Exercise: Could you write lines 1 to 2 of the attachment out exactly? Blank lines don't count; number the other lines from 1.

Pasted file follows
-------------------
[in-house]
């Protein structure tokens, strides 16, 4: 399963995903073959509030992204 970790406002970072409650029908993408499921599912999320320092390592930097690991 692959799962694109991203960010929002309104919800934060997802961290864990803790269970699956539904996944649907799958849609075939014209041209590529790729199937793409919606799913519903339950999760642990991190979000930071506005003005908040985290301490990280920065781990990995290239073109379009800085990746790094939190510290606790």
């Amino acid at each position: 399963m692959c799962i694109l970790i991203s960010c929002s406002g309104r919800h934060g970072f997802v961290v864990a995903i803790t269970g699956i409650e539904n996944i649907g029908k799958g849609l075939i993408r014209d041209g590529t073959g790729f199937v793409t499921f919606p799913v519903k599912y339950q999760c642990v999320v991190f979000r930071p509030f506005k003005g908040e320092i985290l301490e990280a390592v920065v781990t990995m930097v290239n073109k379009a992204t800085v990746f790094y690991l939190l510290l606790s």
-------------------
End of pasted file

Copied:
[in-house]
């Protein structure tokens, strides 16, 4: 399963995903073959509030992204 970790406002970072409650029908993408499921599912999320320092390592930097690991 692959799962694109991203960010929002309104919800934060997802961290864990803790269970699956539904996944649907799958849609075939014209041209590529790729199937793409919606799913519903339950999760642990991190979000930071506005003005908040985290301490990280920065781990990995290239073109379009800085990746790094939190510290606790």